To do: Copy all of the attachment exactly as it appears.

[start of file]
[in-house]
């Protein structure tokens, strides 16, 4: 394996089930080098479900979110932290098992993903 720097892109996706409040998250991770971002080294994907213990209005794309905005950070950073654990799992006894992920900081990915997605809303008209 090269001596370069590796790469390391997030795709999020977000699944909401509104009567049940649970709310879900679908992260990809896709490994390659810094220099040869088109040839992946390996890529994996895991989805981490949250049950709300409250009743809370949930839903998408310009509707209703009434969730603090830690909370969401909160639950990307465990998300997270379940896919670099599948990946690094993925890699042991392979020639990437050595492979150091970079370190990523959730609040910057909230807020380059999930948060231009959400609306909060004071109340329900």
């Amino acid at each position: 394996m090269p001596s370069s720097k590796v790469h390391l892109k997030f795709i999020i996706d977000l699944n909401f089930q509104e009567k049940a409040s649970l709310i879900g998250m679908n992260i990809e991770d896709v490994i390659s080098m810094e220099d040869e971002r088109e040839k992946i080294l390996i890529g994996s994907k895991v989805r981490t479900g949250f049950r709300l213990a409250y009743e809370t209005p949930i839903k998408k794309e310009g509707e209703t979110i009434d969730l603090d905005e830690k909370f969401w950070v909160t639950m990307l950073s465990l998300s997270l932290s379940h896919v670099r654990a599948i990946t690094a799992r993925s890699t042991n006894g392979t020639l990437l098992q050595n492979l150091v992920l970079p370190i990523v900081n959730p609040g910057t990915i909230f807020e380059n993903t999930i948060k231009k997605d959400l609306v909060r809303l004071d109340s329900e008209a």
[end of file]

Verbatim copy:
[in-house]
């Protein structure tokens, strides 16, 4: 394996089930080098479900979110932290098992993903 720097892109996706409040998250991770971002080294994907213990209005794309905005950070950073654990799992006894992920900081990915997605809303008209 090269001596370069590796790469390391997030795709999020977000699944909401509104009567049940649970709310879900679908992260990809896709490994390659810094220099040869088109040839992946390996890529994996895991989805981490949250049950709300409250009743809370949930839903998408310009509707209703009434969730603090830690909370969401909160639950990307465990998300997270379940896919670099599948990946690094993925890699042991392979020639990437050595492979150091970079370190990523959730609040910057909230807020380059999930948060231009959400609306909060004071109340329900």
């Amino acid at each position: 394996m090269p001596s370069s720097k590796v790469h390391l892109k997030f795709i999020i996706d977000l699944n909401f089930q509104e009567k049940a409040s649970l709310i879900g998250m679908n992260i990809e991770d896709v490994i390659s080098m810094e220099d040869e971002r088109e040839k992946i080294l390996i890529g994996s994907k895991v989805r981490t479900g949250f049950r709300l213990a409250y009743e809370t209005p949930i839903k998408k794309e310009g509707e209703t979110i009434d969730l603090d905005e830690k909370f969401w950070v909160t639950m990307l950073s465990l998300s997270l932290s379940h896919v670099r654990a599948i990946t690094a799992r993925s890699t042991n006894g392979t020639l990437l098992q050595n492979l150091v992920l970079p370190i990523v900081n959730p609040g910057t990915i909230f807020e380059n993903t999930i948060k231009k997605d959400l609306v909060r809303l004071d109340s329900e008209a």